This season, New York Giants quarterback Eli Manning has had a tough time, completing 58.3 percent of his passes for 3,666 yards, 17 touchdowns and a shocking 26 interceptions. Almost five percent of the time he’s thrown the ball, it’s been picked off. Ever since he was selected with the first overall pick by the San Diego Chargers in the 2004 NFL Draft, before he was famously traded of course, Manning has been held to the standards of his older brother.
In some eyes, Eli has surpassed Peyton if you judge greatness by Super Bowl wins. However, the numbers prove that there is simply no comparison between the two. I argue that if Eli’s last name wasn’t the famous “Manning” and everything that comes along with it, he wouldn’t even be a relevant player in the league.
The media shapes Manning as being a solid, reliable quarterback who comes through in the clutch and who can be counted on. However, if it wasn’t for a few miraculous catches, most notably by David Tyree on fourth-and-long, Eli might not have any rings.
Over the course of his career, Manning has led the Giants to an overall 84-66 record. His career completion percentage is 58.6 percent. He has thrown 228 touchdowns, but also 170 interceptions. He also holds a career quarterback rating of 81.3, which is very average.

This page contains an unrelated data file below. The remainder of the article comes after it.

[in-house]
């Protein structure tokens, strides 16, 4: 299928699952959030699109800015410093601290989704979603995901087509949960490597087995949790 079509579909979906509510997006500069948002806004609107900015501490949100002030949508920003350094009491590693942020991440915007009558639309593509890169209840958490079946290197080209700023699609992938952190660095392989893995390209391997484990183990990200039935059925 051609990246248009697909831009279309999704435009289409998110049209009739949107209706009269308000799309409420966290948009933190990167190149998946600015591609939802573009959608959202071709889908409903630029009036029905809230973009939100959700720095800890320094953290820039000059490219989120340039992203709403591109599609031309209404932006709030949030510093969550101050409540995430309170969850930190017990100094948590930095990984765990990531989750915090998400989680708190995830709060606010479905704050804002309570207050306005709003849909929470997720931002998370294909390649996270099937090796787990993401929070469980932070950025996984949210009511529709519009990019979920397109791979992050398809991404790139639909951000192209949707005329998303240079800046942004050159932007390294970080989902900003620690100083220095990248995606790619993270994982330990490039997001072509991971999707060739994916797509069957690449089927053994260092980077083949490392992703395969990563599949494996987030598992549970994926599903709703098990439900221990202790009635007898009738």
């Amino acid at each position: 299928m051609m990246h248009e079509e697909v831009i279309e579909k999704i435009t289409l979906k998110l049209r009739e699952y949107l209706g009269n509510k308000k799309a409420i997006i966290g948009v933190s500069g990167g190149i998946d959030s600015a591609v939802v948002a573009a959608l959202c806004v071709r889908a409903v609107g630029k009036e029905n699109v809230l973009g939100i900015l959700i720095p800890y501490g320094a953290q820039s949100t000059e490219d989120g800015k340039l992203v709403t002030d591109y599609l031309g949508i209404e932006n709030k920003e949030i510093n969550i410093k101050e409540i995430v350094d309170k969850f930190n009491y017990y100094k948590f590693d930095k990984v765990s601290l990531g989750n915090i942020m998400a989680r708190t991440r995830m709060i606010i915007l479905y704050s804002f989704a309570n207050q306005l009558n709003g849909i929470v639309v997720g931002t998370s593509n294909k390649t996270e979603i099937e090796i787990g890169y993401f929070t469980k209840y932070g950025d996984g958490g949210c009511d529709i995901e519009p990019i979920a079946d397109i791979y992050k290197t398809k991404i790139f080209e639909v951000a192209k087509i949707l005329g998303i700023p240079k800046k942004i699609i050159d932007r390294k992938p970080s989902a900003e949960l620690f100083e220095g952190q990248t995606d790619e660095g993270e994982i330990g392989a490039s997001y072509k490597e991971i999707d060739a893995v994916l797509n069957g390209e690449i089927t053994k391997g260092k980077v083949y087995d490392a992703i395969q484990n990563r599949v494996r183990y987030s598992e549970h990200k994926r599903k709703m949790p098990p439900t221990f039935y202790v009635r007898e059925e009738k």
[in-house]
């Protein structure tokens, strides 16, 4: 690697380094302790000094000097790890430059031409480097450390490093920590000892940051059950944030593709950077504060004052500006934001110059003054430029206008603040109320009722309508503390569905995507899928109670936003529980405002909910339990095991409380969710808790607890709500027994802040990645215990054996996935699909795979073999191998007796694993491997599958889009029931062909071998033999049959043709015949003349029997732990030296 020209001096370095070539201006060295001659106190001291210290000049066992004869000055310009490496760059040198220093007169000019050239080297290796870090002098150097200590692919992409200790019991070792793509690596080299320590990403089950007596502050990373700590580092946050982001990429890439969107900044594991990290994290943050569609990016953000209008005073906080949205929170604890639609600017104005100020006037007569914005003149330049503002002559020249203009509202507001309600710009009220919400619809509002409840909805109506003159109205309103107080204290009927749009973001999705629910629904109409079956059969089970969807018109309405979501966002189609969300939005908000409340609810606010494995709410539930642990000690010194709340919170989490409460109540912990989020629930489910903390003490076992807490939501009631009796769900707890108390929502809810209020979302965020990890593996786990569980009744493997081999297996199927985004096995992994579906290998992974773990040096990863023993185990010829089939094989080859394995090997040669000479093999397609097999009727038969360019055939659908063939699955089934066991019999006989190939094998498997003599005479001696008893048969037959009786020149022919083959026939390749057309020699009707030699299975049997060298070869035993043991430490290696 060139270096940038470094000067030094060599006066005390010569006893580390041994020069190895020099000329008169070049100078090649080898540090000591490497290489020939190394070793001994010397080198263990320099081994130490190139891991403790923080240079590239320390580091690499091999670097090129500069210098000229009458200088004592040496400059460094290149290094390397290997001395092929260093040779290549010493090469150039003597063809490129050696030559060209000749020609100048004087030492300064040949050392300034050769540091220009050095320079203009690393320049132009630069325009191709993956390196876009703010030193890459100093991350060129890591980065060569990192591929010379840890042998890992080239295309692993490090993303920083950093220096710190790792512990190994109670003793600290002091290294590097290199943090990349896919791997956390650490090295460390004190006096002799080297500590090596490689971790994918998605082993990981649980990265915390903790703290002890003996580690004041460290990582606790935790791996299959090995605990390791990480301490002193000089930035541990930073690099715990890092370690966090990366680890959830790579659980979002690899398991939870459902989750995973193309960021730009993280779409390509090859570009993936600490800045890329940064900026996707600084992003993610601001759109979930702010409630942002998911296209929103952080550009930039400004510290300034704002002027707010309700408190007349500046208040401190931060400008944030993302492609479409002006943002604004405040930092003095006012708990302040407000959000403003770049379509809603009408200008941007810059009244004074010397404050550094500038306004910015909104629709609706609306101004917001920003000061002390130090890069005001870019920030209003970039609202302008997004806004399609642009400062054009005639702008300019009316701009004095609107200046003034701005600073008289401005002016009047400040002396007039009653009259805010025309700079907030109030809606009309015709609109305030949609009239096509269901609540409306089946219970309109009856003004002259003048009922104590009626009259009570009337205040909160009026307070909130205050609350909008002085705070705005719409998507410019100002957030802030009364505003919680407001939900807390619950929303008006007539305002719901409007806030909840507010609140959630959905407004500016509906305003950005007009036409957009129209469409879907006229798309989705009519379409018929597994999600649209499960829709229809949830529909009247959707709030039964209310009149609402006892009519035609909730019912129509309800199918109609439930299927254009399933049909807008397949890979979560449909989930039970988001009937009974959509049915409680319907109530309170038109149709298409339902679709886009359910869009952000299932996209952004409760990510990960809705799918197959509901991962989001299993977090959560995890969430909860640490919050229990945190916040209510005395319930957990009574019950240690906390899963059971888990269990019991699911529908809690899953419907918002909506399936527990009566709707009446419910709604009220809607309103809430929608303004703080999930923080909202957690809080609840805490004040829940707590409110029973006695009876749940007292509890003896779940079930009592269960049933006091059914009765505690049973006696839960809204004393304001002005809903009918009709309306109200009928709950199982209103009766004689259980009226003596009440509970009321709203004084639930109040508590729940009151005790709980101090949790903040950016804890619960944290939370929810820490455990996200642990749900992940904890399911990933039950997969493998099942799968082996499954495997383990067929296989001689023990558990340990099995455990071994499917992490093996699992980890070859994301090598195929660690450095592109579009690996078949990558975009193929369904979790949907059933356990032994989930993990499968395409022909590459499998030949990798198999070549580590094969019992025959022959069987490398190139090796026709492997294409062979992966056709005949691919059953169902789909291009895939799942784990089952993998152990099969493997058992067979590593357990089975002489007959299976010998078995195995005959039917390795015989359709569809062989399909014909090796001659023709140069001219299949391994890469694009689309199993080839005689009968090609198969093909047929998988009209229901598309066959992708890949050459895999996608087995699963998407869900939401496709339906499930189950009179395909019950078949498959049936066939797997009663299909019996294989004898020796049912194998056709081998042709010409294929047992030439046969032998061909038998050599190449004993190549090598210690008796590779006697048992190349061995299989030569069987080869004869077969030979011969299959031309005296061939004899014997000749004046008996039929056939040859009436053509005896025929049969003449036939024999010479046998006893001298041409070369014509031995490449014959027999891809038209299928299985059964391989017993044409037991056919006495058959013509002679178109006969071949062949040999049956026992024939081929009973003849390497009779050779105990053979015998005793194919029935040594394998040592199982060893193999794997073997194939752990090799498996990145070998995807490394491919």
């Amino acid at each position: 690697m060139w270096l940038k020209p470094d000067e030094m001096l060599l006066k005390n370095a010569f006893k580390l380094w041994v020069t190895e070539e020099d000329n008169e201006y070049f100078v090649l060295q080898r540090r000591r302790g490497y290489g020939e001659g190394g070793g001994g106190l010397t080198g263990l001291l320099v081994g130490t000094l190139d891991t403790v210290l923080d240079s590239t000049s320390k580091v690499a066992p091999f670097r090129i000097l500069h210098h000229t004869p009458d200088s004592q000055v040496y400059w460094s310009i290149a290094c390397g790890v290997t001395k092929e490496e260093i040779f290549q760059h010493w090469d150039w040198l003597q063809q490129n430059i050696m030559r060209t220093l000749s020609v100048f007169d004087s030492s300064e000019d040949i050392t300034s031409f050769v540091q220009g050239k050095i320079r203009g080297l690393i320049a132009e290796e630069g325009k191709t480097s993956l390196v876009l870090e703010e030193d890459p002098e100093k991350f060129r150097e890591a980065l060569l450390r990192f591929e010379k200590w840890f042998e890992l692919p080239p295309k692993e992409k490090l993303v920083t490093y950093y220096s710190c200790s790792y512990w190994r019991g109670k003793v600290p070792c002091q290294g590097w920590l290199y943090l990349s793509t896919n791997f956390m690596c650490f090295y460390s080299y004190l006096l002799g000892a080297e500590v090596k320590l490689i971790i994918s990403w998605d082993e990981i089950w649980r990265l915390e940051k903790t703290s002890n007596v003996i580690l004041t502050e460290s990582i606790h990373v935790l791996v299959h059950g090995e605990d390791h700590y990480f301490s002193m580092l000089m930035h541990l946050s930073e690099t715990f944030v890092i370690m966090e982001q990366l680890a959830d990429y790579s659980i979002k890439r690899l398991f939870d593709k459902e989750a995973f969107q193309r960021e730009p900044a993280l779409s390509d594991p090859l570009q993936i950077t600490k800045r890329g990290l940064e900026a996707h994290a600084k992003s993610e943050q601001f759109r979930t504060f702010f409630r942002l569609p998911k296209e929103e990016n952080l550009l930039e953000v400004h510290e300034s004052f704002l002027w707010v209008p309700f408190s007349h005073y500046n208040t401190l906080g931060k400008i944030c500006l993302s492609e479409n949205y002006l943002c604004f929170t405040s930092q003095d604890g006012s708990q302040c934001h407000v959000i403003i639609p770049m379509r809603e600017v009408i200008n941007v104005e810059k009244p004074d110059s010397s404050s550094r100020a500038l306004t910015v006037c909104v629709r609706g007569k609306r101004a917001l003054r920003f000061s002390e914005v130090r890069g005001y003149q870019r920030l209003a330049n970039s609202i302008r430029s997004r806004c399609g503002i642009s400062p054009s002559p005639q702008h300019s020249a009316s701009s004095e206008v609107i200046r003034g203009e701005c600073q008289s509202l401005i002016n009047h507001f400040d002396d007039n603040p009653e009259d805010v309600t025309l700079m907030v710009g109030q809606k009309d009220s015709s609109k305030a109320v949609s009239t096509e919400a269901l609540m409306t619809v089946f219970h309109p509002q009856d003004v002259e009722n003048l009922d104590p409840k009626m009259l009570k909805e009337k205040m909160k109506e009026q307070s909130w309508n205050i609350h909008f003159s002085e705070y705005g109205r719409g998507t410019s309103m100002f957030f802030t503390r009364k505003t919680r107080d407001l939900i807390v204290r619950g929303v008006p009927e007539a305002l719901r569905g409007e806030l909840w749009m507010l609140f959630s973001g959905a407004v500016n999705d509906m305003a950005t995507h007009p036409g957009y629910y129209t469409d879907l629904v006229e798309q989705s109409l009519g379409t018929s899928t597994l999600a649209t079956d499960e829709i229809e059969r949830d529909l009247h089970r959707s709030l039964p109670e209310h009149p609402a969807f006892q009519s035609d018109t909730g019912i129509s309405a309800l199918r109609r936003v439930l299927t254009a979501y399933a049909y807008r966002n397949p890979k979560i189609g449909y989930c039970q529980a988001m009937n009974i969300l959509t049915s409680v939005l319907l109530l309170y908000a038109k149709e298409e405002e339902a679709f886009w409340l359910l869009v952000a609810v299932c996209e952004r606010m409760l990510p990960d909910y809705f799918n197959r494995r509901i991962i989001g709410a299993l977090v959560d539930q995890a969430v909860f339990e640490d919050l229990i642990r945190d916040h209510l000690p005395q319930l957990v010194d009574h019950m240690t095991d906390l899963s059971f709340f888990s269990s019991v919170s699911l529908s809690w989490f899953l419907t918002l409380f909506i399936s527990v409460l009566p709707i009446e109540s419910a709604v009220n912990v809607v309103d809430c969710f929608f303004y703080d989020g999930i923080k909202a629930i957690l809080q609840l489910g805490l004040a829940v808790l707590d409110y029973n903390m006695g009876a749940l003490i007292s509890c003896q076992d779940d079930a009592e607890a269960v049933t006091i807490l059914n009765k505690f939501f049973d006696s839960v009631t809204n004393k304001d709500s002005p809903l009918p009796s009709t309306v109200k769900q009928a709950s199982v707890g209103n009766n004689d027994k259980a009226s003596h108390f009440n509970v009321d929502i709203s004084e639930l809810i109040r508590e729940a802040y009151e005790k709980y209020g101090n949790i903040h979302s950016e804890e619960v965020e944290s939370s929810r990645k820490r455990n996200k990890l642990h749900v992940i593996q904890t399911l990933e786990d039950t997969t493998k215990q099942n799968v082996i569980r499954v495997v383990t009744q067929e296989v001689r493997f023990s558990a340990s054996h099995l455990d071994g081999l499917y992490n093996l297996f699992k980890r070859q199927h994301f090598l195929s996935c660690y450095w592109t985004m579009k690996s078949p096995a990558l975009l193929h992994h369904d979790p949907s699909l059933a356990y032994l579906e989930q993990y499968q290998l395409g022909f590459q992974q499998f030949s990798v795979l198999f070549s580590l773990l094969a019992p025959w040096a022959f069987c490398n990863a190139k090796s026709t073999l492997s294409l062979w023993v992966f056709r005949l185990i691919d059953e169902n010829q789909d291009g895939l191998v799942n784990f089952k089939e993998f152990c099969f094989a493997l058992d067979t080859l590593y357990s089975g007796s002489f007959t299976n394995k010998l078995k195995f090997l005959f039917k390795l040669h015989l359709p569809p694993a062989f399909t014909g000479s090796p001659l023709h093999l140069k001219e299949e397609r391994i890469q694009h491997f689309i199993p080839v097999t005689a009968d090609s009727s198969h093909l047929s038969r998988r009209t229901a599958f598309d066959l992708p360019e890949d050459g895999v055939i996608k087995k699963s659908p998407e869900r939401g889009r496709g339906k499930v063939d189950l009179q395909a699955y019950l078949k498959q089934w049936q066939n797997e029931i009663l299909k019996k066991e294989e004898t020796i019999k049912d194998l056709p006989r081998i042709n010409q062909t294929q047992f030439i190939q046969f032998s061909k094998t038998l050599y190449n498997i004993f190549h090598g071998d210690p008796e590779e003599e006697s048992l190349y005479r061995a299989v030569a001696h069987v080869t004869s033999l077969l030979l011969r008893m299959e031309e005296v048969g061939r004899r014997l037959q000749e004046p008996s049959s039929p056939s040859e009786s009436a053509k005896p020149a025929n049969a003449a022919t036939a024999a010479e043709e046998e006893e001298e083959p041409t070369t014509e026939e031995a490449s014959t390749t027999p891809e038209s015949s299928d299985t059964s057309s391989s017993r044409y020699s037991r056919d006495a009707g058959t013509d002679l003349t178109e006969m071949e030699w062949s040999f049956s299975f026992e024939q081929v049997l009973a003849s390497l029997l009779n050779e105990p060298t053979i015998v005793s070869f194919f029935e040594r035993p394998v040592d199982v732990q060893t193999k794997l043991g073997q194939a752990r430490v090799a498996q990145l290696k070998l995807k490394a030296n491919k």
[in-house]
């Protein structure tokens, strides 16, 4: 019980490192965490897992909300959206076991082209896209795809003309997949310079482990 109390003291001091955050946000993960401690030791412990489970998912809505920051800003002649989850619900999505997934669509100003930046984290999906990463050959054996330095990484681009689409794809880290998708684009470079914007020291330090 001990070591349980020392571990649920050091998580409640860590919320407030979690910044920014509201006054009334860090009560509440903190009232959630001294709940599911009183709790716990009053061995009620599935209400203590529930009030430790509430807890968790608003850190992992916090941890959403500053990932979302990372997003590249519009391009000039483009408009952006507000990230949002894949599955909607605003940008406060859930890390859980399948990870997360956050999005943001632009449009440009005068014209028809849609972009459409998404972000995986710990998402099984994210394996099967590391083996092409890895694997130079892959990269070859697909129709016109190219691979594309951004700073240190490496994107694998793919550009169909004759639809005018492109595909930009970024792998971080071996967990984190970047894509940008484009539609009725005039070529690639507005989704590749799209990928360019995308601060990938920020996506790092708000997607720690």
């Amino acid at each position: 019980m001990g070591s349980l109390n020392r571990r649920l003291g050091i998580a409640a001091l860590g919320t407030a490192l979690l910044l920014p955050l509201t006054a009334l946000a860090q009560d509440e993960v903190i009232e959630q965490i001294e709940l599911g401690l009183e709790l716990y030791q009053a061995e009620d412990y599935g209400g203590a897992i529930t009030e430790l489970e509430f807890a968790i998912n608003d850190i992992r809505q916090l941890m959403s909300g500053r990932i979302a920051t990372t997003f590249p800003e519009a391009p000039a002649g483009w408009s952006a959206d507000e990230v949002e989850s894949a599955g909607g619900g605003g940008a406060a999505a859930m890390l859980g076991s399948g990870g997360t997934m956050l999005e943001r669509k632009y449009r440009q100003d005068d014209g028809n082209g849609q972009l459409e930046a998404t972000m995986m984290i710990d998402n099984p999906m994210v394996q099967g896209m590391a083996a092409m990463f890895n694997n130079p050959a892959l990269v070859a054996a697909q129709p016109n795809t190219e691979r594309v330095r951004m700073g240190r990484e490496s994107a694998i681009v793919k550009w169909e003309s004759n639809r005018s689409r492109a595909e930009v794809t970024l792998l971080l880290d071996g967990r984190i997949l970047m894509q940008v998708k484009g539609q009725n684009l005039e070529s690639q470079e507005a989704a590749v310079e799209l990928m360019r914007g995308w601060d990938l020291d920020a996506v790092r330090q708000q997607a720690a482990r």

Peyton Manning holds a career 166-73 record, has a career completion percentage of 65.4, has thrown 487 touchdowns to 219 interceptions and has a career quarterback rating of 97. Shame on you if you think Eli even comes close, or ever will to his older brother.
For all of you rational folks out there who didn’t ever intend to make that comparison, let’s look at some other quarterbacks in the league and see how they compare to Eli. Unlike Eli, these next two guys below receive a lot of criticism despite putting up much better numbers.
Tony Romo has a career 63-45 record, a completion percentage of 64.6 percent, has thrown 208 touchdowns to just 101 interceptions and has an overall quarterback rating of 95.8. All eight years of Romo’s career has seen a 90-plus quarterback rating, including six years over 94.9.
Philip Rivers, who was traded for Eli in the 2004 Draft, also has better numbers than Manning. He has gone 78-49 with a completion percentage of 64.4, throwing 218 touchdowns to just 103 interceptions with a quarterback rating of 95.9. Since becoming a full-time starter in 2006, Rivers has had a quarterback rating of over 101.8 four times, including this season.
Romo and Rivers don’t garner even close to the amount of attention that Manning generates because both of them don’t have playoff success or any Super Bowl rings. However, Manning was not the reason for those Super Bowl wins — he was a contributing factor of the team effort. Hopefully people will finally begin to see with this horrendous season that Eli is not an elite quarterback, and that he doesn’t deserve all of the credit he has been receiving since he entered the league.